AMES, Iowa -- Philodendrons are some of the easiest houseplants to grow. This diverse group of tropical plants often thrive on neglect. Grown for their attractive leaves, these plants come in a wide range of shapes, colors, patterns and sizes. Philodendrons can be reliable and long-lived additions to the home, even for the novice gardener. Iowa State University Extension and Outreach horticulturists answer questions on these highly adaptable and beautiful indoor plants.
How do I care for a philodendron?
Philodendrons are native to the low-light understory of tropical forests, primarily in Central and South America. Because of this, they prefer indirect or dappled light. Some varieties, like heartleaf philodendron (Philodendron hederaceum) can tolerate very low light levels, but most prefer moderate to indirect light when grown indoors, especially those with brightly colored foliage.
Philodendrons prefer to stay evenly moist, but not wet. Water plants when the top of the soil is dry and don’t let plants sit in soggy soils or saucers of water. Fertilize lightly (once or twice a month) while actively growing in the spring and summer months with a balanced all-purpose fertilizer.
Typical home temperatures of 65 to 80 degrees Fahrenheit are well-tolerated by plants. Philodendrons grow best in high-humidity, but tolerate the low-humidity of homes, especially in winter, quite well.
Grow in all-purpose potting soil in containers large enough to support the top portion of the plant without toppling. Philodendrons do well when slightly pot-bound as the soil will dry more quickly between waterings. Repot with fresh potting soil in a container one size larger when they become overcrowded or when the soil dries out too quickly to keep up with regular watering.
What are popular types of philodendron?
This large tropical plant genus is divided into two major types: climbing and non-climbing. Those that climb or vine look great on a trellis, moss pole, or growing in a hanging basket. They include heartleaf philodendron (Philodendron hederaceum, also referred to as P. scandens), with popular varieties such as ‘Brasil,’ ‘Areum’ and micans; fiddleleaf philodendron (P. bipennifolium, also referred to as P. panduriforme); and red-leaf philodendron (P. erubescens), with compact growing varieties like ‘Black Cardinal,’ ‘Pink Princess’ and ‘Prince of Orange.’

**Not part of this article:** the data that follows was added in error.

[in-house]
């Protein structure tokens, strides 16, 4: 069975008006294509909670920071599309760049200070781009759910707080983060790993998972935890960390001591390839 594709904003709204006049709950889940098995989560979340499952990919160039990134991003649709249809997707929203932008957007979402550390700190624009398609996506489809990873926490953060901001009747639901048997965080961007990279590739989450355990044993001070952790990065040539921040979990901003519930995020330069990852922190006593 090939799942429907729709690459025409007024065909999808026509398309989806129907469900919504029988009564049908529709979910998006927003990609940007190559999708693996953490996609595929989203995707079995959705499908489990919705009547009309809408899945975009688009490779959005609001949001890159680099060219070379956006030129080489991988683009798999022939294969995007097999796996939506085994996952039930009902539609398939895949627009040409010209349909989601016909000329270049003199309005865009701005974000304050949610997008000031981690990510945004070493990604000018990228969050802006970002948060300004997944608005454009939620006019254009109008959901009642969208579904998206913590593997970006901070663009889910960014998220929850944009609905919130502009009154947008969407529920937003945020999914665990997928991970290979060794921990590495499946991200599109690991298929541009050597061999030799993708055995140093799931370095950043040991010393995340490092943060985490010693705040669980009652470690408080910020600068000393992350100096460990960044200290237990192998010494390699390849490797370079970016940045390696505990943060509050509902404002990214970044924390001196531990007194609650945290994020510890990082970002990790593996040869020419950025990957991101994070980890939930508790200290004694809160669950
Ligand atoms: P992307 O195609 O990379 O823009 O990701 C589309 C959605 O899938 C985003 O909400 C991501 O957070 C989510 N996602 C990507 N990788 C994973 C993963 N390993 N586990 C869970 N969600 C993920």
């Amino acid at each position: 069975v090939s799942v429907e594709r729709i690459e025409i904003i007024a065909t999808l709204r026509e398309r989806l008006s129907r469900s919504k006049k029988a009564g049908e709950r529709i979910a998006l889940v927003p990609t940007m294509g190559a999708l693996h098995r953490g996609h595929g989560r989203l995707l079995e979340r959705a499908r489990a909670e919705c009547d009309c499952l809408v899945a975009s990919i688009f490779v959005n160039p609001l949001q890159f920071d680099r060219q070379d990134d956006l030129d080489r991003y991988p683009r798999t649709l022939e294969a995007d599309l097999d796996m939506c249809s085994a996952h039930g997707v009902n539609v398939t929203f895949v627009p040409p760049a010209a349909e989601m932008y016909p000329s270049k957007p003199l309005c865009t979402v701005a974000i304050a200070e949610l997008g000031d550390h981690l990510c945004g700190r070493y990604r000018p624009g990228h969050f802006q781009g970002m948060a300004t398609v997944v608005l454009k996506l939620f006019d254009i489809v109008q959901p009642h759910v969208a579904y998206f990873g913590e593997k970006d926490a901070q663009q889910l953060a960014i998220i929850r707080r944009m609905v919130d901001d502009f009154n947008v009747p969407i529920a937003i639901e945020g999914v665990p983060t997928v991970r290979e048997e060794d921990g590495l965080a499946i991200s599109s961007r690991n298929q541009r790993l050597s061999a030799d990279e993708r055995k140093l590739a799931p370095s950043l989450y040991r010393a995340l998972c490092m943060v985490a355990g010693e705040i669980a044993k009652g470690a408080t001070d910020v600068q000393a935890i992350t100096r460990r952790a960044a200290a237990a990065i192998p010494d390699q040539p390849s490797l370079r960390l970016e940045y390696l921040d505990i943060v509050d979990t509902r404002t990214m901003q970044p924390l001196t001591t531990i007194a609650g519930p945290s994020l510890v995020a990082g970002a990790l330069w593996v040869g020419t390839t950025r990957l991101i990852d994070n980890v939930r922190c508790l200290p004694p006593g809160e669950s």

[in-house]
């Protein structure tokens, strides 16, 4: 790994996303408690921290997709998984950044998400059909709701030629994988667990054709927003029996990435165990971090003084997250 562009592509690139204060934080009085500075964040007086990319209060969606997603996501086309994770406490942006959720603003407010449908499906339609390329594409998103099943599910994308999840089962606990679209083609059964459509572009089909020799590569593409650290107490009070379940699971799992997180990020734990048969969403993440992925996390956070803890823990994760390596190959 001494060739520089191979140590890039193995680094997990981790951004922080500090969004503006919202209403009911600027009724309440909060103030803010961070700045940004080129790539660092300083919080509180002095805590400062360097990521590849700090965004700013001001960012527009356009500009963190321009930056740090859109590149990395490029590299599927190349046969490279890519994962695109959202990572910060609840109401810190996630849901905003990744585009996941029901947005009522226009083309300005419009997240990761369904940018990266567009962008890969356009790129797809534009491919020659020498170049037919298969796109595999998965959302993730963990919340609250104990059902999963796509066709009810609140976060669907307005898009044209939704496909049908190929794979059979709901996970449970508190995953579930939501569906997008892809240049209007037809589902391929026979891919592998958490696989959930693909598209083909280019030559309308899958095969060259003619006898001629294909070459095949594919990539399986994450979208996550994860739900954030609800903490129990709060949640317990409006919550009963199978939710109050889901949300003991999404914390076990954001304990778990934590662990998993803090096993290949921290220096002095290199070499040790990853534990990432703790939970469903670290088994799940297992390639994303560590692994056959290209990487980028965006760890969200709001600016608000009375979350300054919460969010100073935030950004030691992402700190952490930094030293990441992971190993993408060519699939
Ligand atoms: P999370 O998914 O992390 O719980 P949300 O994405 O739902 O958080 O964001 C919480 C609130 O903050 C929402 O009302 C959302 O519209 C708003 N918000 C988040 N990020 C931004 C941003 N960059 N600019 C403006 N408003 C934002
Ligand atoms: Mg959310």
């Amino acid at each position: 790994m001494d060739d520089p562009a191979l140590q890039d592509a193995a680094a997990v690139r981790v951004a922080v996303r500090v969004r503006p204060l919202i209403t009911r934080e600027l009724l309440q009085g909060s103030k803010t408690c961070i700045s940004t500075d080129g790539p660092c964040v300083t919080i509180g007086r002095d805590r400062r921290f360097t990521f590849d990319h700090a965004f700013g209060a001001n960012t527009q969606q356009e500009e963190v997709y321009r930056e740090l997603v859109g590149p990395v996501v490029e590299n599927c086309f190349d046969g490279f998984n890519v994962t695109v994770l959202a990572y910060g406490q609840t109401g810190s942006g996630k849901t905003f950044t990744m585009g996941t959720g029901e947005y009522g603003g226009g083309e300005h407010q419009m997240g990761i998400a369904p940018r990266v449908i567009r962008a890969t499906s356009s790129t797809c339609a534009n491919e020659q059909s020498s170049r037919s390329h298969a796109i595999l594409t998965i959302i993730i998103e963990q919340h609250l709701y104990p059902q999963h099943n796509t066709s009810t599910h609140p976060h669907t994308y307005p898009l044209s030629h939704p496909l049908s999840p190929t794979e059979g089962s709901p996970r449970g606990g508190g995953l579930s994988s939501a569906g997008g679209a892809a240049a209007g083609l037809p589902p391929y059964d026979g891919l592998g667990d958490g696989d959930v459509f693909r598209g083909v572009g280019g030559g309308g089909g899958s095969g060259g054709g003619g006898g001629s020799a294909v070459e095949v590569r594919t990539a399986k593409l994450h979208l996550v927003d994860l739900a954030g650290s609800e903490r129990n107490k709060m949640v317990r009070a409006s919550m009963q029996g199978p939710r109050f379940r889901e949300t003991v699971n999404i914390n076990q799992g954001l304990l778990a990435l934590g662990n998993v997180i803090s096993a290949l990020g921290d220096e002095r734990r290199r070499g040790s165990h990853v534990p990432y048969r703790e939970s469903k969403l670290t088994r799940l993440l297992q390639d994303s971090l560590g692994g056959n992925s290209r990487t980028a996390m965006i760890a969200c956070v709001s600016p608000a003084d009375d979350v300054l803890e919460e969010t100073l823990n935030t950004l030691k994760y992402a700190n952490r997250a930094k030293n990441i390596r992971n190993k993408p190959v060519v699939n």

Non-climbing types are sometimes referred to as self-heading. They can get quite large over time, sometimes getting twice as wide as they are tall, so give them plenty of room to grow. They include tree or split-leaf philodendron (Philodendron bipinnatifidum, also referred to as P. selloum and Thaumatophyllum bipinnatifidum) and many unique hybrids such as ‘Xanadu,’ ‘Birkin’ and ‘Moonlight.’
Dozens of other species are grown and can be found from specialty growers, making this group of plants very collectable. Other species include climbers like Elephant’s ear philodendron (Philodendron domesticum), brandi philodendron (P. brandtianum), birdsnest philodendron (P. imbe), silver sword (P. hastatum) and velour philodendron (P. melanochrysum), among many others.
There are also several closely related species that perform well in the same environmental conditions and have similar growth habits to philodendron. They include pothos or devil’s ivy (Epipremnum aureum), satin pothos (Scindapsus pictus), swiss cheese plant (Monstera deliciosa), swiss cheese vine (Monstera adansonii), shingle vine (Monstera dubia) and mini monstera (Rhaphidophora tetrasperma).
What do I do with the aerial roots of a philodendron?
Most philodendron species will produce aerial roots, which allows them to successfully grow on or up other trees in their native habitats. In the home, these roots can help trailing types climb a trellis or moss pole or help the plant support itself. If aerial roots form, you can do nothing and enjoy their unique appearance. They can also be adjusted to help the plant climb or placed in the soil to root-in and help support the plant. If you don’t like their appearance, they can be pruned off with sharp pruners near the main stem. Removing aerial roots will not harm the plant.
How do I propagate philodendron?
Trailing types of philodendrons propagate easily from stem cuttings. Stem sections 3 to 6 inches long with the lower leaves removed will readily root in water or rooting media, like perlite or well-drained potting soil. If rooting in water, change the water frequently until new roots that are several inches long form and then pot in regular potting soil. If rooting in perlite, a rooting hormone can accelerate the rooting process.
Non-trailing types can be propagated from stem cuttings or offsets. If offsets form, they can be gently separated from the parent plant and potted up. Sections of stem with at least two nodes can also be removed and rooted in water or rooting media, such as perlite. Stem sections that contain aerial roots tend to root more reliably. The use of a rooting hormone will increase the rate at which new roots form.
Are philodendrons poisonous?
Yes. Philodendrons and closely related species contain calcium oxalate crystals, which are toxic to humans, dogs, cats and other animals. When any part of the plant is eaten, it may cause pain and swelling in the lips, mouth, tongue and throat, as well as excessive drooling, vomiting, difficult and painful swallowing, and loss of speech. Keep philodendrons away from children and pets who may accidently eat the plants.
Shareable photo: Philodendrons.